Growing commercial pressures are resulting in increasing numbers of publishers turning to nonprofit models to ensure they are able to serve their communities.
The Institute for Nonprofit News (INN) supports more than 400 independent news organisations to “develop revenue and business models to support strong reporting, collaborate on editorial and business innovation, share services and advance the diverse leaders who are forging a new future for news”.
INN aims to expand its members’ reach and impact in informing communities, holding the powerful accountable and strengthening democracy.
Executive director Sue Cross told us that about 40 percent of INN members are local and the other 60 percent are working in “verticals” which focus on specific issues across geographic areas, such as environment and health.
INN has developed freely-available guides that would be useful for AIP member publishers seeking to use nonprofit models. Although they are developed for the US, there are many that would be worth exploring.
Individual giving and reader revenue are growing. INN is noticing that younger people won’t subscribe but they will donate and that people are increasingly willing to donate to local news.
Collaborative or matched funding is increasingly common, whereby philanthropists match individual donations, for example doubling all donations up to $1000.
Baltimore Beat started with small-dollar donations (the “Patreon” model) and this still forms the bulk of their funding.
20,000 copies of the newspaper are distributed freely across the city, unlike previous free papers which used to be only available in the white part of the city.
The Baltimore Beat has successfully captured the attention of its local audience while addressing social issues such as police brutality and racial segregation.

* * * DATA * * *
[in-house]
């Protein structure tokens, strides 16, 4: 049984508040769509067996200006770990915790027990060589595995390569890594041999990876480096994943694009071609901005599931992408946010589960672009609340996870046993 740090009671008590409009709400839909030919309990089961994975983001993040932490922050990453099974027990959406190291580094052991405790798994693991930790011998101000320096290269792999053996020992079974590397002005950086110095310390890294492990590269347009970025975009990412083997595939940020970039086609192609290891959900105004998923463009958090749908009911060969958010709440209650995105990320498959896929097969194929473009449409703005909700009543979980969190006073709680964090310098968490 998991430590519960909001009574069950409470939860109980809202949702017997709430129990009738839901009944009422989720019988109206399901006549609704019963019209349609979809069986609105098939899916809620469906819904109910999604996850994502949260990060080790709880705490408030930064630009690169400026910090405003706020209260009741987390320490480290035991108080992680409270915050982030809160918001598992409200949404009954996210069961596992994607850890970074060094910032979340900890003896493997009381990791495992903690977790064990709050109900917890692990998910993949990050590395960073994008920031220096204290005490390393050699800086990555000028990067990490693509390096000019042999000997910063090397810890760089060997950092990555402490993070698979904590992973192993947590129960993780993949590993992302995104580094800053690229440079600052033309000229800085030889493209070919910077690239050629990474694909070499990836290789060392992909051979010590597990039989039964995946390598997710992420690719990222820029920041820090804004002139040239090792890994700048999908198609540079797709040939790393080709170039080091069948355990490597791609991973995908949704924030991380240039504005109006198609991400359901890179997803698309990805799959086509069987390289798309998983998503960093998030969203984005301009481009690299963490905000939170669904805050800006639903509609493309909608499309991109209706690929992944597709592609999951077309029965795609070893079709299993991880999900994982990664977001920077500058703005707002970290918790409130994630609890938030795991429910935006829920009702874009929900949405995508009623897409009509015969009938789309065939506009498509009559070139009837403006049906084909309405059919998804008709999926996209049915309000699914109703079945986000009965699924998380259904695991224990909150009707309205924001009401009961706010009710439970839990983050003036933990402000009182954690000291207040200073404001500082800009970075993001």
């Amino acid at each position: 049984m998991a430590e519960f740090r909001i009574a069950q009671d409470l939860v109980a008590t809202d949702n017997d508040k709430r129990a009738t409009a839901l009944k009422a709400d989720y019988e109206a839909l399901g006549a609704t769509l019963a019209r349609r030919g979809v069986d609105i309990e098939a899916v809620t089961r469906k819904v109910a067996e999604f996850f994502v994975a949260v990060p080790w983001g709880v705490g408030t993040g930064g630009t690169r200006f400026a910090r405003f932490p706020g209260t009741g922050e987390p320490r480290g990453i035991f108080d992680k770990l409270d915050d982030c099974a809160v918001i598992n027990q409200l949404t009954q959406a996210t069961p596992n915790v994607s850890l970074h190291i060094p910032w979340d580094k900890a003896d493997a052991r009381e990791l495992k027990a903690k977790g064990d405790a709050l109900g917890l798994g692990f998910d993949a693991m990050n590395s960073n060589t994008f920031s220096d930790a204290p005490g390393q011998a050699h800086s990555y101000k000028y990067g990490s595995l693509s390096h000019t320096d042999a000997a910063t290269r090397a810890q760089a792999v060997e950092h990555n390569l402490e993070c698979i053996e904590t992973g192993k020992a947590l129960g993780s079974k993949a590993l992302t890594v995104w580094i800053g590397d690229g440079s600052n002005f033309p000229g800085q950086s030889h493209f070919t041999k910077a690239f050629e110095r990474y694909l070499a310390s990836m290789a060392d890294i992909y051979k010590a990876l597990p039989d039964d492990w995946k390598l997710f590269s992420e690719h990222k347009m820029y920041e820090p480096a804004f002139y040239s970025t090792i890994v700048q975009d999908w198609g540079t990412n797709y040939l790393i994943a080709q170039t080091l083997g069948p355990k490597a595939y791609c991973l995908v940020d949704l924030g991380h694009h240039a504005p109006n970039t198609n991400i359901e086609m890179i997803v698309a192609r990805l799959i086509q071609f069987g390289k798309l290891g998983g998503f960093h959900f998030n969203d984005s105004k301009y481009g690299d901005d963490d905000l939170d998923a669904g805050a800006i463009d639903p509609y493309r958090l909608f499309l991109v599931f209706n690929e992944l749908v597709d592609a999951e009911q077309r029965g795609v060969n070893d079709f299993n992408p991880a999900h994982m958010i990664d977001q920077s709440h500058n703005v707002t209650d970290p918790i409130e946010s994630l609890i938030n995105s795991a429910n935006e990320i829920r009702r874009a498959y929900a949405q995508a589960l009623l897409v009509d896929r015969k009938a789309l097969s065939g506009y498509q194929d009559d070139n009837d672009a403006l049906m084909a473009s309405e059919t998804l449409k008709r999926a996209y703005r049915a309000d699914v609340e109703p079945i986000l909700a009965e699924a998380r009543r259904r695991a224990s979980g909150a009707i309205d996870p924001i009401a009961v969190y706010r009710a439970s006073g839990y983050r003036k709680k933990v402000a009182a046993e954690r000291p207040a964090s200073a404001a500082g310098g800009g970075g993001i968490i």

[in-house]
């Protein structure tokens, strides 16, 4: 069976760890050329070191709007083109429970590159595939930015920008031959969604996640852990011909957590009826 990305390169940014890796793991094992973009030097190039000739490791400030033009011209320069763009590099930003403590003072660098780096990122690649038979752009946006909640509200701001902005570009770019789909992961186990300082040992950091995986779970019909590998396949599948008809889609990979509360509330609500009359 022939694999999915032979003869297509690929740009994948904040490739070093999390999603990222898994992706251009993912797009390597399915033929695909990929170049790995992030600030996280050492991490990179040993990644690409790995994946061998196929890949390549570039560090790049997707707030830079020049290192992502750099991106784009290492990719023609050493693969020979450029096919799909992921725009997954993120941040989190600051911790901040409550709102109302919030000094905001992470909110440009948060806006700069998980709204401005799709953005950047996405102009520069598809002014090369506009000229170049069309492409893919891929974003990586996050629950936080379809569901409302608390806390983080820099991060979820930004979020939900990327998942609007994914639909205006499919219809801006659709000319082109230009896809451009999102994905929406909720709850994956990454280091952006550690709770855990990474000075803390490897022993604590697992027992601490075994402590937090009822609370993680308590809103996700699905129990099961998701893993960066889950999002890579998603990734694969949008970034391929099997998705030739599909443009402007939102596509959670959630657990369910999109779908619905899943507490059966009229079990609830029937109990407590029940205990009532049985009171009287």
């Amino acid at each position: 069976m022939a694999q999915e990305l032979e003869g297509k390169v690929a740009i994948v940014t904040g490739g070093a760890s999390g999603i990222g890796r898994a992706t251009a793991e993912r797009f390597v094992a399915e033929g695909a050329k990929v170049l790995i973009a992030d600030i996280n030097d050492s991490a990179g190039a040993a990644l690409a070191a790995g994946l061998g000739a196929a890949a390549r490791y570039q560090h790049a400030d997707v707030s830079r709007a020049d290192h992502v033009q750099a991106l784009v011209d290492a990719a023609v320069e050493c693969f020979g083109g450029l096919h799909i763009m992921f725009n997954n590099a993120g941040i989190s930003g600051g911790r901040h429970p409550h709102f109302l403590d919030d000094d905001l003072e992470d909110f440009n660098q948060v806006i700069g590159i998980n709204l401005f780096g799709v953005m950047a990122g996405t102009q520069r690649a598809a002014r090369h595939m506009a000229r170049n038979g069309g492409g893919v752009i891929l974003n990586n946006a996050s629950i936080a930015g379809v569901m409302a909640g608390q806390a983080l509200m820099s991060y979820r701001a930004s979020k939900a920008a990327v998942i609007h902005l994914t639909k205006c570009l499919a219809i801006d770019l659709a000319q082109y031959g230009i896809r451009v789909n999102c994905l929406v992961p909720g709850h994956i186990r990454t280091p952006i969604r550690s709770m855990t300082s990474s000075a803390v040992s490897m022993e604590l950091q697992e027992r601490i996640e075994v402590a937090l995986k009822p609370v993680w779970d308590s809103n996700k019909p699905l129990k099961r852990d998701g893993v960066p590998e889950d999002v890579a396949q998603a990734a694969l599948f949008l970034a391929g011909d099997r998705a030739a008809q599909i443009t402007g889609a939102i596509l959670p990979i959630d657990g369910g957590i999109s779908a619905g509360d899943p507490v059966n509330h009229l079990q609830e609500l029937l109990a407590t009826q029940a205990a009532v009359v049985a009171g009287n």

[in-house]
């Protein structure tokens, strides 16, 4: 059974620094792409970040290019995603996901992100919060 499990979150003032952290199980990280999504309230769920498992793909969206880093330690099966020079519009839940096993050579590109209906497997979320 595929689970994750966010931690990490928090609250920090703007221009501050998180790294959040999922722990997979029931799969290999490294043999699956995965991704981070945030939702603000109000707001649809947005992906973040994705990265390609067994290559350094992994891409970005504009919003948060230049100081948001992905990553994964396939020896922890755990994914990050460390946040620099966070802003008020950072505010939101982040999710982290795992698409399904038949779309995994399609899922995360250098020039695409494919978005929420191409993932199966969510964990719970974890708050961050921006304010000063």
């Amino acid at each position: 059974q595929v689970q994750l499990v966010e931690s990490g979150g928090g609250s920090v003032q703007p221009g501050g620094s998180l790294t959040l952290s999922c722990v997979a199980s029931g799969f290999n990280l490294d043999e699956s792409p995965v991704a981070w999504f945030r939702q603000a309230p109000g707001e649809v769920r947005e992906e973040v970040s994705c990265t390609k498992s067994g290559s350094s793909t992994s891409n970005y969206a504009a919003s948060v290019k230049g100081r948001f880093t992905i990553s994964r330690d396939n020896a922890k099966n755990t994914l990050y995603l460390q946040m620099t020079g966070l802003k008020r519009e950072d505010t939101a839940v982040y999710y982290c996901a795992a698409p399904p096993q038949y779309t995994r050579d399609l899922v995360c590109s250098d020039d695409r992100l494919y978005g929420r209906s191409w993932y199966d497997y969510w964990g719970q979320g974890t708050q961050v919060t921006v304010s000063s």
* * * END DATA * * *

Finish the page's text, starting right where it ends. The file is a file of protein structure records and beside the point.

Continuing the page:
An example of their focus on supporting their community is their Beat Boxes which are used to distribute the newspapers but also for people to share food, medicines and other essential supplies.
“We felt rural issues and communities were not adequately reflected in dominant media. Our idea was that we could help those outlets understand rural America better.”
He highlighted the importance of understanding the unique challenges faced by rural communities and ensuring their voices are represented.
Daily Yonder reaches its target audience through its website, radio programs, and partnerships with publishers who republish its content freely.
Their funding model is primarily philanthropy from foundations.
“Relatively few foundations want to fund journalism per se. Many more want to fund areas of interest so our primary method is to approach funders interested in areas we work in and explain how our work relates to their areas of their concern”.
They also encourage individual donations and sell merchandise.
By focusing on the underrepresented demographic of people with disabilities, ThisAbility aims to increase understanding and inclusivity in the media landscape.
Manda emphasises the need for corporates to recognize the significance of disability and foster greater awareness through their support.
Do take the time to watch this 5-minute video on ThisAbility.
Boutique media group Likhanyile has publishing, corporate communications and tutoring divisions.
Slindile Khanyile explained how their journalism is funded by their other business activities but at the same time creates awareness of their brand and brings in business.
Umbele, their Zulu-medium online business publication, uses text and audio to tell stories about SMMEs, agriculture, personal finance, technology and labour to emerging entrepreneurs, aspiring entrepreneurs, low-income earners and consumers.
Since Umbele’s inception (September 2020) to date, they have profiled 150 emerging farmers and 375 SMMEs across South Africa.
They distribute our content via their website www.umbele.co.za, mobile app Ayoba, Ilanga newspaper and VumaFM, a regional dual-language commercial radio station in KwaZulu-Natal.
“We do not have a conversation with anyone who wants us to give up copyright,” Slindile told us.
As week one of the AIP-Ohio University programme comes to an end, take a moment to listen to this podcast produced by the delegation where they highlight their key takeaways thus far: